What do you hope viewers take away after watching Gone Missing?
I hope Gone Missing inspires viewers to begin reparations to our Indigenous people. The state of missing and murdered people in Navajo Nation today is simply a continuation of centuries of genocide and oppression upheld by our government.
It’s not just COVID killing these people, it’s lack of clean drinking water, addiction, underfunded education and law enforcement, and most significantly, a lack of hope.
Please if you can consider donating to Navajo Nation Missing Persons Updates, a grassroots organization led by Meskee that seeks to return missing people back to their families: https://www.gofundme.com/f/21wripgko0
Where do you see yourself in five years?
I see myself creating change on a global-scale through making films, TV, new media, collaborating with companies like Vice and Netflix to bring stories that matter into family’s homes. I hope to be living somewhere by the beach with a dog running my own non-for-profit production company focused on creating philanthropic media.
For being so young, you’ve had quite an impressive career. Do you think your age has helped or hindered you in your career thus far?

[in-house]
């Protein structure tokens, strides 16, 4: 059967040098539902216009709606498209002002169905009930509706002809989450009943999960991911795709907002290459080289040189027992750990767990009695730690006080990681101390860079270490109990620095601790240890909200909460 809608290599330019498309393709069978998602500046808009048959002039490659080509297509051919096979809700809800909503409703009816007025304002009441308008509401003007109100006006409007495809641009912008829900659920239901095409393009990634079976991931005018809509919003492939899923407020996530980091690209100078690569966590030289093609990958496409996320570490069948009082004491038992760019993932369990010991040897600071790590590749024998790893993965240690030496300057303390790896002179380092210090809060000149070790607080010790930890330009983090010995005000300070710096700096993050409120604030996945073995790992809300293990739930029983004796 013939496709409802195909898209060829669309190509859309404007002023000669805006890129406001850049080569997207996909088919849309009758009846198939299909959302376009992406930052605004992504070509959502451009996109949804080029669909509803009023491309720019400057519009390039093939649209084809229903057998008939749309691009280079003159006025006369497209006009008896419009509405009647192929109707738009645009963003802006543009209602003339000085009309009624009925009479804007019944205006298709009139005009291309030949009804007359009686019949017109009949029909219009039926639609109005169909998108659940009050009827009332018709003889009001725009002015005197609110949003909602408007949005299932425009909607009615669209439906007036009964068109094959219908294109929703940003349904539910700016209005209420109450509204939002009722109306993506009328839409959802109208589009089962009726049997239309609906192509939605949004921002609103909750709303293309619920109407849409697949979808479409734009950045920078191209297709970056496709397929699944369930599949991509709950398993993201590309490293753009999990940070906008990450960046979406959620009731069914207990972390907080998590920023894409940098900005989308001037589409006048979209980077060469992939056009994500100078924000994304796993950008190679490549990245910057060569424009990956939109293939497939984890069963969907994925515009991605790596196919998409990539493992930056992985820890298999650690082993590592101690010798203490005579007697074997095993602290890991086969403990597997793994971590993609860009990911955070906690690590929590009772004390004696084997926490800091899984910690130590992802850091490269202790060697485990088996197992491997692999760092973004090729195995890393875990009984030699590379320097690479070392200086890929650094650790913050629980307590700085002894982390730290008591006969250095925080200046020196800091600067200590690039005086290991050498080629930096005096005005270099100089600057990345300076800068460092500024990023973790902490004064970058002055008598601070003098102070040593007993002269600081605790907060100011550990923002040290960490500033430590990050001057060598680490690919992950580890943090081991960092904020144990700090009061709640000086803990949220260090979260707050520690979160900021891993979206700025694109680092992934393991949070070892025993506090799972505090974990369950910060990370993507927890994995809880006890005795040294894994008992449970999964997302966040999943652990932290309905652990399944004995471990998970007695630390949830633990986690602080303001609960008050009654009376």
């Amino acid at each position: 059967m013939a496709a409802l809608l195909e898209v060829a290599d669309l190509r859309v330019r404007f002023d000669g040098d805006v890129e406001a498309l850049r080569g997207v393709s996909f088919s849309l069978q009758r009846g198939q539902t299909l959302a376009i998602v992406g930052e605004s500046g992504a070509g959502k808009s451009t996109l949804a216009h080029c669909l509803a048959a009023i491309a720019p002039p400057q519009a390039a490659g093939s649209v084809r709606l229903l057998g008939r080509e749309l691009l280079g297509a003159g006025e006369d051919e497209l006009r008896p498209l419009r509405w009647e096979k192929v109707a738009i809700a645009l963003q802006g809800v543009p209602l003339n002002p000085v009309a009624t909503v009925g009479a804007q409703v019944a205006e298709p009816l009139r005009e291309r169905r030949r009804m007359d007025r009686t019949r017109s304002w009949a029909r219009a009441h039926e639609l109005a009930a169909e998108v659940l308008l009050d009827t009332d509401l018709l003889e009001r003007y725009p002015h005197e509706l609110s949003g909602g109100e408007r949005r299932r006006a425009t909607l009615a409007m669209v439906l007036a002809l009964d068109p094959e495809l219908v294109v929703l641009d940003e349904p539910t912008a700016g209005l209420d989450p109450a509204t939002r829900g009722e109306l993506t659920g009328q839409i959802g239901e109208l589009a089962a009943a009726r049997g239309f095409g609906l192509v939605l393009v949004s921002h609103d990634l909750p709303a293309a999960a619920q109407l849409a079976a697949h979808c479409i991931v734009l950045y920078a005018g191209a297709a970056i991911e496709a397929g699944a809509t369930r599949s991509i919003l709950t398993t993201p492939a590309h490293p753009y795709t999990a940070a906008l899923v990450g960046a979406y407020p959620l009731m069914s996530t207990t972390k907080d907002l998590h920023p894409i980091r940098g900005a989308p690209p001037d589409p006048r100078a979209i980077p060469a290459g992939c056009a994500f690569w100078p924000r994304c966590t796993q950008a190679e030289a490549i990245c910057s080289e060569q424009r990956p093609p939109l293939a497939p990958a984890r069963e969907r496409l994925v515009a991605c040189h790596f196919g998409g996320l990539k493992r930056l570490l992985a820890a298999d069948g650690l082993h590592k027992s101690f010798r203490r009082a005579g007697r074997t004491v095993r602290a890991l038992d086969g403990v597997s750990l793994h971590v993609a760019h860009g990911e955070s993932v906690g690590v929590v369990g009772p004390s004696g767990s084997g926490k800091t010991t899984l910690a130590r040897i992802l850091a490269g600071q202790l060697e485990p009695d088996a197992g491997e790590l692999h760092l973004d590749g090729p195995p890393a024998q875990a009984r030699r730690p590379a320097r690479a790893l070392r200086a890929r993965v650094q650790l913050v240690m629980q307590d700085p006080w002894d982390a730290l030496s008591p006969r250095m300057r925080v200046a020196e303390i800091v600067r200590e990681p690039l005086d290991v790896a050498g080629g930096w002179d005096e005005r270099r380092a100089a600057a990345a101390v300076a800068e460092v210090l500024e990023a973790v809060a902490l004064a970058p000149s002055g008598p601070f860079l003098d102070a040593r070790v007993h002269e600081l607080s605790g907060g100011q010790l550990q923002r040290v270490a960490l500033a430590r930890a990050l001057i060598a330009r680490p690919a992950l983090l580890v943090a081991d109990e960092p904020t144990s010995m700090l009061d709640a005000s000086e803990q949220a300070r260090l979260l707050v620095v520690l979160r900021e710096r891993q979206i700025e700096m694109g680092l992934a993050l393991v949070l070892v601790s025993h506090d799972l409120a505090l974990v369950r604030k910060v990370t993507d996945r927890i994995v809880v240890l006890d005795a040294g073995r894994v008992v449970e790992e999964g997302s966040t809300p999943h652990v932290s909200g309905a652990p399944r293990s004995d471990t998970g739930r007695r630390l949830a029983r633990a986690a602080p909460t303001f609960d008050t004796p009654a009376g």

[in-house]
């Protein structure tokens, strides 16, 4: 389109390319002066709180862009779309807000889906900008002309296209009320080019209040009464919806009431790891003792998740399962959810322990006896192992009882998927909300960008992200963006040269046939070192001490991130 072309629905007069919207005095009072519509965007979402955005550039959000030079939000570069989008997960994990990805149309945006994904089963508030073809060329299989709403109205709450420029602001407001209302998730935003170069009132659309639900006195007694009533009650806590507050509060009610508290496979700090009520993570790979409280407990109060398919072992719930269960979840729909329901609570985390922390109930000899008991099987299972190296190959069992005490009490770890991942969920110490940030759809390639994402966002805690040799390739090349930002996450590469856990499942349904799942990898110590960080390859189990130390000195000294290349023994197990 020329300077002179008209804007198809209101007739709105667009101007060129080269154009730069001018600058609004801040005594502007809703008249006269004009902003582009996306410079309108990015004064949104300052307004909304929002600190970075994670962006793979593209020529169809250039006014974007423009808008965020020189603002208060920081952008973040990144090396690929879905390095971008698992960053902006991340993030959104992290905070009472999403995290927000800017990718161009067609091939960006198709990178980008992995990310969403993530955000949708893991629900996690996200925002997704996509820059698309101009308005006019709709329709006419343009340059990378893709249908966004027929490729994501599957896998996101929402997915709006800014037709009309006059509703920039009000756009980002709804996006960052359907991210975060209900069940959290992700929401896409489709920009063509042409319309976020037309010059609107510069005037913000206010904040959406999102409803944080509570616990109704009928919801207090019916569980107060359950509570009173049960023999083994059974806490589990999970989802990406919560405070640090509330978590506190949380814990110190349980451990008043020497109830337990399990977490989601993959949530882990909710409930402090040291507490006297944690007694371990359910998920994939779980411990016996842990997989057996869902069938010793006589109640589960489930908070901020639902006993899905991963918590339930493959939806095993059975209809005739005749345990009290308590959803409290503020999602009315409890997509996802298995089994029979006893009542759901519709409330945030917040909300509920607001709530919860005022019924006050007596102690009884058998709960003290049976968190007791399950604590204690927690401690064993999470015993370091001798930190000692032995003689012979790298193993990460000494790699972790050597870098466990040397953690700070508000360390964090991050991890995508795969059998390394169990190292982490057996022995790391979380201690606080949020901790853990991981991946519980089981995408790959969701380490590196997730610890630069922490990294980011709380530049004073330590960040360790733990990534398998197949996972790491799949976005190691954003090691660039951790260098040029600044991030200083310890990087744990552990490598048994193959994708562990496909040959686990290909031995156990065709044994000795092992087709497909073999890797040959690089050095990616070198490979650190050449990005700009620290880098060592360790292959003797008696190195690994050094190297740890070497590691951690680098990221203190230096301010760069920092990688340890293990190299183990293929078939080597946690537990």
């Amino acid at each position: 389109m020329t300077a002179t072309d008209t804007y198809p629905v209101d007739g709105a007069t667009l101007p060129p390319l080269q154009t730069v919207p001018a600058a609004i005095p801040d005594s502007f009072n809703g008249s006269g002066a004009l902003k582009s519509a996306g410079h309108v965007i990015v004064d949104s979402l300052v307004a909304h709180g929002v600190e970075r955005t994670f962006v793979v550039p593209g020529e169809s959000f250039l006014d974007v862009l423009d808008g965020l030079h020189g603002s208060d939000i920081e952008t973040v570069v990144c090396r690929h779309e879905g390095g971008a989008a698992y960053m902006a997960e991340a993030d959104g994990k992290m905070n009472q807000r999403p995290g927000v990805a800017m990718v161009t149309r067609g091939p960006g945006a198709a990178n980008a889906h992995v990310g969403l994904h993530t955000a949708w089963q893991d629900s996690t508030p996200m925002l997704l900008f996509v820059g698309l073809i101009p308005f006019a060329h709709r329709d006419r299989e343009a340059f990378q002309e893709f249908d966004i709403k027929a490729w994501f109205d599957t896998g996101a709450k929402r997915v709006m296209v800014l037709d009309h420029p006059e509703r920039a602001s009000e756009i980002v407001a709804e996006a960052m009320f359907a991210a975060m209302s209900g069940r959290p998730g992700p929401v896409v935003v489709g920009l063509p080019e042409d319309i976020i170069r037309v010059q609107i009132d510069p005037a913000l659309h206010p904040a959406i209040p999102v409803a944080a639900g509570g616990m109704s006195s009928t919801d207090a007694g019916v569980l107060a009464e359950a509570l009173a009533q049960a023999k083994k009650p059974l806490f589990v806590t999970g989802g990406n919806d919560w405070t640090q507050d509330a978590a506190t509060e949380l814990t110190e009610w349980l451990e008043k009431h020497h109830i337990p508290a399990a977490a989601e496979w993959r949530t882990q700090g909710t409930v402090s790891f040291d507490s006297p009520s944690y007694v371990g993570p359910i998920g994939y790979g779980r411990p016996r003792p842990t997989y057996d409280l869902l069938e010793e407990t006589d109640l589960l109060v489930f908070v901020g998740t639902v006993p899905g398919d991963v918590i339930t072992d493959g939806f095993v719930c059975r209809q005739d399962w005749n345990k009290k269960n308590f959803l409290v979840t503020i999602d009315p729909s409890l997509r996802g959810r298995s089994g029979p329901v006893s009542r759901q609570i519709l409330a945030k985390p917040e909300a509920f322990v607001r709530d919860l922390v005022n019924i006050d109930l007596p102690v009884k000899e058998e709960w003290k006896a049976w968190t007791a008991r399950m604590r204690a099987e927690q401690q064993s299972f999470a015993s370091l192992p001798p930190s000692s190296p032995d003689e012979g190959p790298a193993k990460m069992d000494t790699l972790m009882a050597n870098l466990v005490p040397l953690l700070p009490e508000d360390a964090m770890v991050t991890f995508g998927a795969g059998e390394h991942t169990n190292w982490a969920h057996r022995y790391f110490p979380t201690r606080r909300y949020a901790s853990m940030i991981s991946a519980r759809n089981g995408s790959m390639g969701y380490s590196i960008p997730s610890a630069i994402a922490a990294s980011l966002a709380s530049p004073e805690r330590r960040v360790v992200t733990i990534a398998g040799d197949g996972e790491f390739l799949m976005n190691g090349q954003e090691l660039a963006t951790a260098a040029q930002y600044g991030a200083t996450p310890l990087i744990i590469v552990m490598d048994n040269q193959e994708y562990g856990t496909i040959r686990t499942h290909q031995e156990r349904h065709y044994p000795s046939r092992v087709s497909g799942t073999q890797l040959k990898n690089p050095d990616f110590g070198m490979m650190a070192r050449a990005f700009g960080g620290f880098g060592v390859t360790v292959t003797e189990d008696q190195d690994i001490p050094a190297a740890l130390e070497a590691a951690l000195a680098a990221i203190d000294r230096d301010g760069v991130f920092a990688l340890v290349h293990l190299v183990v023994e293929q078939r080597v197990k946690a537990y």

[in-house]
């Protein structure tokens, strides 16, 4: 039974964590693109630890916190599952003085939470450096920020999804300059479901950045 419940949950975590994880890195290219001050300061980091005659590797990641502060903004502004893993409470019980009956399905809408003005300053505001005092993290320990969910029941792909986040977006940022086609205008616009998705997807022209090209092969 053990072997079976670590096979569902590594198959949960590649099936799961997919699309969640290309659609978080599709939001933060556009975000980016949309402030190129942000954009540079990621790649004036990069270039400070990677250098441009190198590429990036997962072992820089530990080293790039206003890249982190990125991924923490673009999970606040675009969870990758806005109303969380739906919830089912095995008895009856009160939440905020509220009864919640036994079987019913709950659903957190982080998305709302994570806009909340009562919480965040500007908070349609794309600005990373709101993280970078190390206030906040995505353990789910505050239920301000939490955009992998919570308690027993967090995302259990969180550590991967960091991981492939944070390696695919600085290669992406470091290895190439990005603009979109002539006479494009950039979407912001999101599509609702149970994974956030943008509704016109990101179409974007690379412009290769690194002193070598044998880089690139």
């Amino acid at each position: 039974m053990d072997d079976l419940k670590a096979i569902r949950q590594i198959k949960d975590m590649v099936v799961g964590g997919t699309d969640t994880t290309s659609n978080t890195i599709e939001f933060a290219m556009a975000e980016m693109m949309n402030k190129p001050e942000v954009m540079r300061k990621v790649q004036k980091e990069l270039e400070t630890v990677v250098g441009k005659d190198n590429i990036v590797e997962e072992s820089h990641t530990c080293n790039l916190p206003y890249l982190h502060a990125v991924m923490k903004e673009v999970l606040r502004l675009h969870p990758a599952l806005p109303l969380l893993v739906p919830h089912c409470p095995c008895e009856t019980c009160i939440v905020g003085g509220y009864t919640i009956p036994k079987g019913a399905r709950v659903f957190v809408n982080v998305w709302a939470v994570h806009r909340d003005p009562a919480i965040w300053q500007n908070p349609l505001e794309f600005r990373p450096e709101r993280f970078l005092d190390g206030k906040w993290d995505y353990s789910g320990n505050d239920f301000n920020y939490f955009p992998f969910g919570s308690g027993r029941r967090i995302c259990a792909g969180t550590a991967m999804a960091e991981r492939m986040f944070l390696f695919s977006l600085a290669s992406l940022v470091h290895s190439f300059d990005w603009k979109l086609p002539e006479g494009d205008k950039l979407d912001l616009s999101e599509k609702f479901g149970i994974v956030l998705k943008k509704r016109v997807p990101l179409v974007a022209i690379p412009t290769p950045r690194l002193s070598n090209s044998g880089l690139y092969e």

I don’t know, because I try not to pay attention to what people think of me. I just do me and if that means I’m more or less successful, so be it.
What are five films you think everyone should see in their lifetime?
Chinatown, Taxi Driver, 8½ , Virgin Suicides, The Parent Trap. They’re not particularly important, just some of my favorites.
If any director could direct the story of your life, who would you choose and why?
Sofia Coppola. I like her interpretation of LA and smalltown American suburbia, which are the only two places I’ve lived in my life.
What’s next on the docket for you?
I am directing a narrative short film next month called The Bystander Effect, about being an active bystander to social injustice. I’m co-producing a feature film On Our Way at the moment about a filmmaker making their first movie, and developing a couple other features as well. I am hoping to direct my next feature at the end of this year or beginning of next.
Do you think the film industry will be able to bounce back after COVID-19 dies down?
Yes! It already has.
Who are some up and coming indie filmmakers we should have on our radar?
Sophie Lane Curtis, Jimmy Giannopolous, Phillip Youmans, Kiara Ramirez (who shot and edited Gone Missing!), Erica Eng. Amazing directors who have all taught me and really inspire me.
Do you consider yourself an indie filmmaker? If so, do you think you’ll always be one?
I’m always just gonna be me, follow my gut, and shoot for the stars. If that means I’m indie, then I’m indie as heck.